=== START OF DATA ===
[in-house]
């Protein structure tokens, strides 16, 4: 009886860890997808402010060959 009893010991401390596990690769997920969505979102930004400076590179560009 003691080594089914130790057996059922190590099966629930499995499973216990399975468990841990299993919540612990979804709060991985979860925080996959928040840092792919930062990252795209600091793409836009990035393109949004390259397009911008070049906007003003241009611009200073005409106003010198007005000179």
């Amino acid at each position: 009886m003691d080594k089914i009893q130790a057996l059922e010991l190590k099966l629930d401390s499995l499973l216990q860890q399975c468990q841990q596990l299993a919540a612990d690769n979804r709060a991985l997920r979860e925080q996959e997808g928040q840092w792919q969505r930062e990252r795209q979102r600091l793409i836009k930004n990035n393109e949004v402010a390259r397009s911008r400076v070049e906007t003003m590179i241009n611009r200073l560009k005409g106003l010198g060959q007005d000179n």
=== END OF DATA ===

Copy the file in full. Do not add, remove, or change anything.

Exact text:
[in-house]
């Protein structure tokens, strides 16, 4: 009886860890997808402010060959 009893010991401390596990690769997920969505979102930004400076590179560009 003691080594089914130790057996059922190590099966629930499995499973216990399975468990841990299993919540612990979804709060991985979860925080996959928040840092792919930062990252795209600091793409836009990035393109949004390259397009911008070049906007003003241009611009200073005409106003010198007005000179």
């Amino acid at each position: 009886m003691d080594k089914i009893q130790a057996l059922e010991l190590k099966l629930d401390s499995l499973l216990q860890q399975c468990q841990q596990l299993a919540a612990d690769n979804r709060a991985l997920r979860e925080q996959e997808g928040q840092w792919q969505r930062e990252r795209q979102r600091l793409i836009k930004n990035n393109e949004v402010a390259r397009s911008r400076v070049e906007t003003m590179i241009n611009r200073l560009k005409g106003l010198g060959q007005d000179n």